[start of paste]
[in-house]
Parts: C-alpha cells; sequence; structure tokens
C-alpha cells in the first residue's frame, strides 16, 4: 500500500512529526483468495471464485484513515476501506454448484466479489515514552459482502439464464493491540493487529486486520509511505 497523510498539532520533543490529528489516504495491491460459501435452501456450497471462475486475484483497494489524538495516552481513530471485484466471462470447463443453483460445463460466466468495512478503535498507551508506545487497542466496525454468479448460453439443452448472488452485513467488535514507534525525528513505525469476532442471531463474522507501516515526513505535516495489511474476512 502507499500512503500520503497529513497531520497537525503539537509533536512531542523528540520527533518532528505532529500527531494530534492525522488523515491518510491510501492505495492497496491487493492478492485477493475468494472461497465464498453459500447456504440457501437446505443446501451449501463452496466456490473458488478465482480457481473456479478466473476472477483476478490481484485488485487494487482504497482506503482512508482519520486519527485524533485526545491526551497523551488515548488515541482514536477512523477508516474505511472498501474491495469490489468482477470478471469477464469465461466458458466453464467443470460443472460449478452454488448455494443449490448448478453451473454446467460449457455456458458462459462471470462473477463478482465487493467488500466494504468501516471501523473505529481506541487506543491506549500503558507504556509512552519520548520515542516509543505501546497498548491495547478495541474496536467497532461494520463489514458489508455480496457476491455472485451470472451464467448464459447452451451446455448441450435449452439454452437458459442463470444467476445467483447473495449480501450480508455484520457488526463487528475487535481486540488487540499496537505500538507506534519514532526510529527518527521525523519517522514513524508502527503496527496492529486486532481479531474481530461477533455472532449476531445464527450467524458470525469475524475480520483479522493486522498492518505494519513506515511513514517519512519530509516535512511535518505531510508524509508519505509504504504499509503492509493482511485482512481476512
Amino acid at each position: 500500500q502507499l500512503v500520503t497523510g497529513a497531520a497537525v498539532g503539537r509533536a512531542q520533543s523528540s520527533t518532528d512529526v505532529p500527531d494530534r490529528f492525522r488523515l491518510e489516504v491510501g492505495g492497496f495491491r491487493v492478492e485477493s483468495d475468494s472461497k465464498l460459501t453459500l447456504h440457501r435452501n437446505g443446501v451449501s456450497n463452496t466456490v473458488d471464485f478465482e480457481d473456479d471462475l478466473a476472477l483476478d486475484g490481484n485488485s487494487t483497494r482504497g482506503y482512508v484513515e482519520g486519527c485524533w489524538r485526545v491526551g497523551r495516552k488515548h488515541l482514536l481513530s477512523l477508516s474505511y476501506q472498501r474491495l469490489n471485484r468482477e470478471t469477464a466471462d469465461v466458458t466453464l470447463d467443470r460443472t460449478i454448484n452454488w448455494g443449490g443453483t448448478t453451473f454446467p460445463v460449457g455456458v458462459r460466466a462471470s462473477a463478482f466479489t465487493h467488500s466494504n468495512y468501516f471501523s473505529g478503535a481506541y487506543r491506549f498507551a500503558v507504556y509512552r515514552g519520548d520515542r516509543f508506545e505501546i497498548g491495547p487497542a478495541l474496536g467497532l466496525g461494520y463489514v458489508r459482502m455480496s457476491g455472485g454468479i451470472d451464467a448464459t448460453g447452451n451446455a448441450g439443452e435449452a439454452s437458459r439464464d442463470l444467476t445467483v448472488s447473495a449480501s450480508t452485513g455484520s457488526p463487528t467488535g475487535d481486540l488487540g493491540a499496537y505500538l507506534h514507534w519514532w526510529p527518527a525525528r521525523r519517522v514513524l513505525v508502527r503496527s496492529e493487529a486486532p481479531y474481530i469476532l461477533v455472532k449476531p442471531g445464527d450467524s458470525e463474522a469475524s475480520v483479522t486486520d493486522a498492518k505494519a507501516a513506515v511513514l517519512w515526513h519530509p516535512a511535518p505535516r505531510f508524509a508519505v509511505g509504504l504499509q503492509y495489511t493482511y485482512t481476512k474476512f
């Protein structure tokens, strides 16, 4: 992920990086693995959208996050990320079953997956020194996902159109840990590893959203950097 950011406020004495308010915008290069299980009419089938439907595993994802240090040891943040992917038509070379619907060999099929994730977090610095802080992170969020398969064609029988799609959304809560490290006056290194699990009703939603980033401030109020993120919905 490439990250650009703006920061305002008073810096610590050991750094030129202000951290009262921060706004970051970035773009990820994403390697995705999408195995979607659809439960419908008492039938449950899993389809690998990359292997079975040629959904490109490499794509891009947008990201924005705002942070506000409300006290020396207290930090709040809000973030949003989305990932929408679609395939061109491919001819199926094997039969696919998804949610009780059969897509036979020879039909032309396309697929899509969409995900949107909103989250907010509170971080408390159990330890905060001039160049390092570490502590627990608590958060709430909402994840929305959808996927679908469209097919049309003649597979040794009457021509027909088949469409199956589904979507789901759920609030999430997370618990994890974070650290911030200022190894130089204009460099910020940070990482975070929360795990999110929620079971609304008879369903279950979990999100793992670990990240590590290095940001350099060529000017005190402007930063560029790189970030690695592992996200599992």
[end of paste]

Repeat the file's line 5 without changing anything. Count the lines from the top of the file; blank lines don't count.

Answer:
């Protein structure tokens, strides 16, 4: 992920990086693995959208996050990320079953997956020194996902159109840990590893959203950097 950011406020004495308010915008290069299980009419089938439907595993994802240090040891943040992917038509070379619907060999099929994730977090610095802080992170969020398969064609029988799609959304809560490290006056290194699990009703939603980033401030109020993120919905 490439990250650009703006920061305002008073810096610590050991750094030129202000951290009262921060706004970051970035773009990820994403390697995705999408195995979607659809439960419908008492039938449950899993389809690998990359292997079975040629959904490109490499794509891009947008990201924005705002942070506000409300006290020396207290930090709040809000973030949003989305990932929408679609395939061109491919001819199926094997039969696919998804949610009780059969897509036979020879039909032309396309697929899509969409995900949107909103989250907010509170971080408390159990330890905060001039160049390092570490502590627990608590958060709430909402994840929305959808996927679908469209097919049309003649597979040794009457021509027909088949469409199956589904979507789901759920609030999430997370618990994890974070650290911030200022190894130089204009460099910020940070990482975070929360795990999110929620079971609304008879369903279950979990999100793992670990990240590590290095940001350099060529000017005190402007930063560029790189970030690695592992996200599992």